VIP-SPOT: an Innovative Assay To Quantify the Productive HIV-1 Reservoir in the Monitoring of Cure Strategies
mBio | June 22, 2021
Puertas MC, Bayón-Gil Á, Garcia-Guerrero MC, Salgado M, Urrea V, Morón-López S, Peña R, Jiménez-Moyano E, Clotet B, Prado JG and Martinez-Picado J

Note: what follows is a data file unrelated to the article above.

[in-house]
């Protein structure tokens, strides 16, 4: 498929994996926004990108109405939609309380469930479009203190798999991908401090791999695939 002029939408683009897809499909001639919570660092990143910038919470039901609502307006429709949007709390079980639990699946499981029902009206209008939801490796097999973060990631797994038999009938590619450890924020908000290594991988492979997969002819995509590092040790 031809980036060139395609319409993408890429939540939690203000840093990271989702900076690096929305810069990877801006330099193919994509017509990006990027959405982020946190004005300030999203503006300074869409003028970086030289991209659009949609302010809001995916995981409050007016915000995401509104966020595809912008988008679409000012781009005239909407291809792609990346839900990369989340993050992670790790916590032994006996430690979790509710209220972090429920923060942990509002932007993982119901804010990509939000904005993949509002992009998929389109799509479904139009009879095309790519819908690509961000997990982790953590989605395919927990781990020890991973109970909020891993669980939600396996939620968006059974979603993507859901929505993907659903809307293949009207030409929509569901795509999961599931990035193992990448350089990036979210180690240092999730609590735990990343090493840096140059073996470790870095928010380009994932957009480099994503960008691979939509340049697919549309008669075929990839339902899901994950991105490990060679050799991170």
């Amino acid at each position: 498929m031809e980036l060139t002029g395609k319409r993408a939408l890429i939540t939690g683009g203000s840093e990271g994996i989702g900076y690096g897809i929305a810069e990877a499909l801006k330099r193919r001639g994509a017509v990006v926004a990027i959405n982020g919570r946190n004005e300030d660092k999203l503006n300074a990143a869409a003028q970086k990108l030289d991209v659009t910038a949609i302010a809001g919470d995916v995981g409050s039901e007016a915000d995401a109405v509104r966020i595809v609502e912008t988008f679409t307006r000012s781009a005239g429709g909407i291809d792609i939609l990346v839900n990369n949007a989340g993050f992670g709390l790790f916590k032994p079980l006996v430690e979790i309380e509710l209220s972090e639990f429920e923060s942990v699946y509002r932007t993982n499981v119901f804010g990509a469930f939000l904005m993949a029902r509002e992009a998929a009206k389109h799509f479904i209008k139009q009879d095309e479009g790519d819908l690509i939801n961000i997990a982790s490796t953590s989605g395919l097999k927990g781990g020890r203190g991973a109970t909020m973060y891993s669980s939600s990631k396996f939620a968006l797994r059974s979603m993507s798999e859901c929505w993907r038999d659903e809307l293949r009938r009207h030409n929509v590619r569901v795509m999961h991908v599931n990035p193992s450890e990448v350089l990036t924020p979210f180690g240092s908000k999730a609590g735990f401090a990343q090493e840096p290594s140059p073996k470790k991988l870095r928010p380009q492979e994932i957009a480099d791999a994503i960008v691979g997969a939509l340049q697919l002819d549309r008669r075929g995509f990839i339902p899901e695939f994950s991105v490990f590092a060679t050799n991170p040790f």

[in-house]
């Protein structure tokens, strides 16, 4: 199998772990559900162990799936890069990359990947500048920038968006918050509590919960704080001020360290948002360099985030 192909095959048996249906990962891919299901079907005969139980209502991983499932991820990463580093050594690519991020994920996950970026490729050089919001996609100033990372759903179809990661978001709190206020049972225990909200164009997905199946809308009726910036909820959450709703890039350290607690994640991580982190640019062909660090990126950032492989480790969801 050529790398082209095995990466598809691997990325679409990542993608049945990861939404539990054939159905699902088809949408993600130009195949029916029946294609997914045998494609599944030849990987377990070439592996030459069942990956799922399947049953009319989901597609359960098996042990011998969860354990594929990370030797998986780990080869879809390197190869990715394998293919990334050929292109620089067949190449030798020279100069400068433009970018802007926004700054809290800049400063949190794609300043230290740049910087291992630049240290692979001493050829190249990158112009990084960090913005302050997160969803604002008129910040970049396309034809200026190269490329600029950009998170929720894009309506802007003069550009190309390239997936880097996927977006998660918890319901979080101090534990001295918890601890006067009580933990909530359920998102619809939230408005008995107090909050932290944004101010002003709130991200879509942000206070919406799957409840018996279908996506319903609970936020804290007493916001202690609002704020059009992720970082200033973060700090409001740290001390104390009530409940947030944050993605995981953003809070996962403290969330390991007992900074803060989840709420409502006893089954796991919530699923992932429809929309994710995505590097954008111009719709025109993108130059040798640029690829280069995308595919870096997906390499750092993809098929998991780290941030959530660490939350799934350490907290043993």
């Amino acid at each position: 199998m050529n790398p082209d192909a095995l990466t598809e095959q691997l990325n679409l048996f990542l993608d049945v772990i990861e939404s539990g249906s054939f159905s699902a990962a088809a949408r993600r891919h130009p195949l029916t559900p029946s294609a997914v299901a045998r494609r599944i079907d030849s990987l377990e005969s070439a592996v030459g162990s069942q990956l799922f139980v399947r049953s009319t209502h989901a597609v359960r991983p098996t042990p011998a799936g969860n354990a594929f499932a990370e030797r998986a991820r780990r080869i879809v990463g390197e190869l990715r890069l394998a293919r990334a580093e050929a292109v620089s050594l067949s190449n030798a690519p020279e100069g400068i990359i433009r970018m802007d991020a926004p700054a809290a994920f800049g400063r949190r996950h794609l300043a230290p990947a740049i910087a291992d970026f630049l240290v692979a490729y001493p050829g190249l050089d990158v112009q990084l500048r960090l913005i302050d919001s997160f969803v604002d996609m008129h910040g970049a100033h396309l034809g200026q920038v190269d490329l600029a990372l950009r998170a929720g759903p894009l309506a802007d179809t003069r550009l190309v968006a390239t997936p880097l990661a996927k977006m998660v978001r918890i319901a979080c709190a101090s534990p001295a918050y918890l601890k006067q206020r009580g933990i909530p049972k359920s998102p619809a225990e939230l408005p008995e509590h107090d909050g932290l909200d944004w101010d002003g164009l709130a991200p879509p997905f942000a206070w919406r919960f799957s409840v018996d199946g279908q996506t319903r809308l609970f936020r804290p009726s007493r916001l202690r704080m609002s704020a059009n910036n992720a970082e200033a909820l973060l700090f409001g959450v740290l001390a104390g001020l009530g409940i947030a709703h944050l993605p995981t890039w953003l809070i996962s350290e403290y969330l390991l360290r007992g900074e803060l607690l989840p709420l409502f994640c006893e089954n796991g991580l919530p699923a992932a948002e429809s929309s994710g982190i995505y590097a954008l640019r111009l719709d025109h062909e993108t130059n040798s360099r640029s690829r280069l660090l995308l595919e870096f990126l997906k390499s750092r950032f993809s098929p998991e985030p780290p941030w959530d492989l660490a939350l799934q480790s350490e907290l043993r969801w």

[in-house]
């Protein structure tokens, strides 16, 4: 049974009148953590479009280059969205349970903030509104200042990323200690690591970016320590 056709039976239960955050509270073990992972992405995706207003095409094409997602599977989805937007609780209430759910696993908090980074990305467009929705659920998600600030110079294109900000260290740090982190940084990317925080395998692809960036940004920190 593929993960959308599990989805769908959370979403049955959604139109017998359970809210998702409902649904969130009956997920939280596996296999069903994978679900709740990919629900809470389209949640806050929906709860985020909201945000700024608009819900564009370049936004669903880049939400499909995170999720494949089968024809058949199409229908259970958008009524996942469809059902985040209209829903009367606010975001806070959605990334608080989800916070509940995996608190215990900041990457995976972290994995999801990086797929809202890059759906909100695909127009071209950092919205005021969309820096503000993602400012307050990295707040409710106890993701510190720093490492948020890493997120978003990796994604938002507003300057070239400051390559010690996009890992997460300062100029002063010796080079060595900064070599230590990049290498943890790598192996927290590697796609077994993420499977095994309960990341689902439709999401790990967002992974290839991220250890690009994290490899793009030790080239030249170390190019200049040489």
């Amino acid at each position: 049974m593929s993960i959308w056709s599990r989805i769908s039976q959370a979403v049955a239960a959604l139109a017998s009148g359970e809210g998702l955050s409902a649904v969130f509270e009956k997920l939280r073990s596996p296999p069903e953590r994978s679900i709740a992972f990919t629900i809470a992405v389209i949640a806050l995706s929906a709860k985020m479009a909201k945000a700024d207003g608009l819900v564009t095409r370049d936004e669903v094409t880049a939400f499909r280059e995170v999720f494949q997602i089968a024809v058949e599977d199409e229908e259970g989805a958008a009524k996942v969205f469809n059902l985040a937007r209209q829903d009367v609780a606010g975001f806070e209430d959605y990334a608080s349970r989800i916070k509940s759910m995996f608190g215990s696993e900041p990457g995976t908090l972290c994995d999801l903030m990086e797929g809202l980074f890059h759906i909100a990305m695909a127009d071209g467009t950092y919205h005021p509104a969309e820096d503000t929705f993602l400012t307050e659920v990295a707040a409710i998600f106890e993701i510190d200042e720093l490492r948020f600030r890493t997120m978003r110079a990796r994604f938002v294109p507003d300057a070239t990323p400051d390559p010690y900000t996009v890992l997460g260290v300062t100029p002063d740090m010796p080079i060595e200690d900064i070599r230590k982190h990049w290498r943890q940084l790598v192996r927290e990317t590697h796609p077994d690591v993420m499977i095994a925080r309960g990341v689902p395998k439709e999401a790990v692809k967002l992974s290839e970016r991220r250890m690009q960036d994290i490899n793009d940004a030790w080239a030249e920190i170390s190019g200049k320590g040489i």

Improved assays are critical to the successful implementation of novel HIV-1 cure strategies, given the limited ability of currently available assays to quantify true effects on the viral reservoir. As interventions based on immune clearance target infected cells producing viral antigens, irrespective of whether the viruses generated are infectious or not, we developed a novel assay to identify viral protein production at the single-cell level. The novel viral protein spot (VIP-SPOT) assay, based on the enzyme-linked ImmunoSpot (ELISpot) approach, quantifies the frequency of CD4+ T cells that produce HIV antigen upon stimulation. The performance of the VIP-SPOT assay was validated in samples from viremic (n = 18) and antiretroviral therapy (ART)-treated subjects (n = 35), and the results were compared with total and intact proviral DNA and plasma viremia. The size of the functional reservoir, measured by VIP-SPOT, correlates with total HIV-1 DNA and, more strongly, with intact proviruses. However, the frequency of HIV antigen-producing cells is 100-fold lower than that of intact proviruses, thus suggesting that most latently infected cells harboring full-length proviruses are not prone to reactivation. Furthermore, VIP-SPOT was useful for evaluating the efficacy of latency reversing agents (LRAs) in primary cells. VIP-SPOT is a novel tool for measuring the size of the functional HIV-1 reservoir in a rapid, sensitive, and precise manner. It might benefit the evaluation of cure strategies based on immune clearance, as these will specifically target this minor fraction of the viral reservoir, and might assist in the identification of novel therapeutic candidates that modulate viral latency.IMPORTANCE Current efforts aimed at finding a definitive cure for HIV-1 infection are hampered mainly by the persistence of a viral reservoir in latently infected cells. While complete viral eradication from the body remains elusive, finding a functional cure to enable control of viremia without the need for continuous treatment is a key goal. As the lower reservoir size increases the likelihood of controlling viremia, new therapeutic strategies aim to reduce the size of this viral reservoir. Evaluating the efficacy of these strategies requires a robust assay to measure the viral reservoir. Currently available options are subject to overestimation or underestimation of the productive reservoir. In order to overcome this limitation, we have developed a novel assay, viral protein spot (VIP-SPOT), to precisely quantify the frequency of infected cells that retain the ability to reactivate and produce viral proteins.
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